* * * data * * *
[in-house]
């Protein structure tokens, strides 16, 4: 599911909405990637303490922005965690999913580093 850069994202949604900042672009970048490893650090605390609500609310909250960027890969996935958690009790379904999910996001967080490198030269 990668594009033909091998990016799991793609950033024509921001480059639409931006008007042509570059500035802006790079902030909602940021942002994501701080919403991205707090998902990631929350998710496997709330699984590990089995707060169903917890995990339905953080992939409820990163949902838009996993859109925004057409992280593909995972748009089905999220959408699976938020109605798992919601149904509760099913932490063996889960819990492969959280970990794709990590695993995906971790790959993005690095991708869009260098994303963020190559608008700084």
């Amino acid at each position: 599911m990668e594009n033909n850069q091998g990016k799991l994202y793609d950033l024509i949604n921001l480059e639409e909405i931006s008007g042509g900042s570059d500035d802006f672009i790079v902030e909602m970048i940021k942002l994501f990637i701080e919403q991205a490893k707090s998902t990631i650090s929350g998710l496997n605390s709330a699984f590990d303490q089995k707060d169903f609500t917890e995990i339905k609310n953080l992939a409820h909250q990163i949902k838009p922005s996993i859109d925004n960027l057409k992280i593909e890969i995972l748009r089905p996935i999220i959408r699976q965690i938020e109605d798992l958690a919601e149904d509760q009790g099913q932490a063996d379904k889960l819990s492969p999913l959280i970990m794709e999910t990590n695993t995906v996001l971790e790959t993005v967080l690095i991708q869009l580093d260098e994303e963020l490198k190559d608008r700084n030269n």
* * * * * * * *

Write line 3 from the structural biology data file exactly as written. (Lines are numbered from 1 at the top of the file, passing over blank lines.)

């Amino acid at each position: 599911m990668e594009n033909n850069q091998g990016k799991l994202y793609d950033l024509i949604n921001l480059e639409e909405i931006s008007g042509g900042s570059d500035d802006f672009i790079v902030e909602m970048i940021k942002l994501f990637i701080e919403q991205a490893k707090s998902t990631i650090s929350g998710l496997n605390s709330a699984f590990d303490q089995k707060d169903f609500t917890e995990i339905k609310n953080l992939a409820h909250q990163i949902k838009p922005s996993i859109d925004n960027l057409k992280i593909e890969i995972l748009r089905p996935i999220i959408r699976q965690i938020e109605d798992l958690a919601e149904d509760q009790g099913q932490a063996d379904k889960l819990s492969p999913l959280i970990m794709e999910t990590n695993t995906v996001l971790e790959t993005v967080l690095i991708q869009l580093d260098e994303e963020l490198k190559d608008r700084n030269n």